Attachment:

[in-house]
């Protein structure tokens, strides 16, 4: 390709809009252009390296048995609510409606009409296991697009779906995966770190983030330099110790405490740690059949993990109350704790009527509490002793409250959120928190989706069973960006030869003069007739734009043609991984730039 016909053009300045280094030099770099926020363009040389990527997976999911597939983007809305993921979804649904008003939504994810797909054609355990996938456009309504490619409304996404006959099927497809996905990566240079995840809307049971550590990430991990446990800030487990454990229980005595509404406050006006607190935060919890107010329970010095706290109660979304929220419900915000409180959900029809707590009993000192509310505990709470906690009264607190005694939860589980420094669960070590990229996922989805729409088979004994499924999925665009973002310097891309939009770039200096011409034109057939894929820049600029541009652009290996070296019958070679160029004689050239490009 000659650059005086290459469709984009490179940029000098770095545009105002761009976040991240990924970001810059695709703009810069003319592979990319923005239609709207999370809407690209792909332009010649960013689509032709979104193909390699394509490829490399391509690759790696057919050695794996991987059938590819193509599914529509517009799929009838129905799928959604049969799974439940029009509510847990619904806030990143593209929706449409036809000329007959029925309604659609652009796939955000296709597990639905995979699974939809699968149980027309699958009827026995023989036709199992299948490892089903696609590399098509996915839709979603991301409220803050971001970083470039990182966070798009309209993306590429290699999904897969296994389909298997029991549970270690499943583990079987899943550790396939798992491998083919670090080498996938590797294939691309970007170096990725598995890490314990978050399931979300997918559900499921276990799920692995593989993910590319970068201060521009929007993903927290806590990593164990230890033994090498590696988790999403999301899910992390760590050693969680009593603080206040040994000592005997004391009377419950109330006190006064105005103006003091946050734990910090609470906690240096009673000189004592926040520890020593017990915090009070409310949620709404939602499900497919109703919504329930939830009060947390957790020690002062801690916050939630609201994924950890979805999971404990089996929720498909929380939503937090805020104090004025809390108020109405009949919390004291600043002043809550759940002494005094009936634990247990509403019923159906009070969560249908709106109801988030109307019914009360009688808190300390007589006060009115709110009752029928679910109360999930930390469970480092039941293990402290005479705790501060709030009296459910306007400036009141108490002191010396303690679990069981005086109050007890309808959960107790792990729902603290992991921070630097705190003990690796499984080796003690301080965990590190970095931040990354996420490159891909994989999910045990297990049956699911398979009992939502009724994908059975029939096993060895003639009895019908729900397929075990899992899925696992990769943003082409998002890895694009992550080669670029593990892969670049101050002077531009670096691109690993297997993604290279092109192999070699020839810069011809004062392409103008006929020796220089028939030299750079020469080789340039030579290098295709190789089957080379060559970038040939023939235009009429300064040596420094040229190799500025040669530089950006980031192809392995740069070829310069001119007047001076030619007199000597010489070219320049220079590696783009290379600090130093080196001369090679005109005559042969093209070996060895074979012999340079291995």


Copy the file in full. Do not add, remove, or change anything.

[in-house]
């Protein structure tokens, strides 16, 4: 390709809009252009390296048995609510409606009409296991697009779906995966770190983030330099110790405490740690059949993990109350704790009527509490002793409250959120928190989706069973960006030869003069007739734009043609991984730039 016909053009300045280094030099770099926020363009040389990527997976999911597939983007809305993921979804649904008003939504994810797909054609355990996938456009309504490619409304996404006959099927497809996905990566240079995840809307049971550590990430991990446990800030487990454990229980005595509404406050006006607190935060919890107010329970010095706290109660979304929220419900915000409180959900029809707590009993000192509310505990709470906690009264607190005694939860589980420094669960070590990229996922989805729409088979004994499924999925665009973002310097891309939009770039200096011409034109057939894929820049600029541009652009290996070296019958070679160029004689050239490009 000659650059005086290459469709984009490179940029000098770095545009105002761009976040991240990924970001810059695709703009810069003319592979990319923005239609709207999370809407690209792909332009010649960013689509032709979104193909390699394509490829490399391509690759790696057919050695794996991987059938590819193509599914529509517009799929009838129905799928959604049969799974439940029009509510847990619904806030990143593209929706449409036809000329007959029925309604659609652009796939955000296709597990639905995979699974939809699968149980027309699958009827026995023989036709199992299948490892089903696609590399098509996915839709979603991301409220803050971001970083470039990182966070798009309209993306590429290699999904897969296994389909298997029991549970270690499943583990079987899943550790396939798992491998083919670090080498996938590797294939691309970007170096990725598995890490314990978050399931979300997918559900499921276990799920692995593989993910590319970068201060521009929007993903927290806590990593164990230890033994090498590696988790999403999301899910992390760590050693969680009593603080206040040994000592005997004391009377419950109330006190006064105005103006003091946050734990910090609470906690240096009673000189004592926040520890020593017990915090009070409310949620709404939602499900497919109703919504329930939830009060947390957790020690002062801690916050939630609201994924950890979805999971404990089996929720498909929380939503937090805020104090004025809390108020109405009949919390004291600043002043809550759940002494005094009936634990247990509403019923159906009070969560249908709106109801988030109307019914009360009688808190300390007589006060009115709110009752029928679910109360999930930390469970480092039941293990402290005479705790501060709030009296459910306007400036009141108490002191010396303690679990069981005086109050007890309808959960107790792990729902603290992991921070630097705190003990690796499984080796003690301080965990590190970095931040990354996420490159891909994989999910045990297990049956699911398979009992939502009724994908059975029939096993060895003639009895019908729900397929075990899992899925696992990769943003082409998002890895694009992550080669670029593990892969670049101050002077531009670096691109690993297997993604290279092109192999070699020839810069011809004062392409103008006929020796220089028939030299750079020469080789340039030579290098295709190789089957080379060559970038040939023939235009009429300064040596420094040229190799500025040669530089950006980031192809392995740069070829310069001119007047001076030619007199000597010489070219320049220079590696783009290379600090130093080196001369090679005109005559042969093209070996060895074979012999340079291995």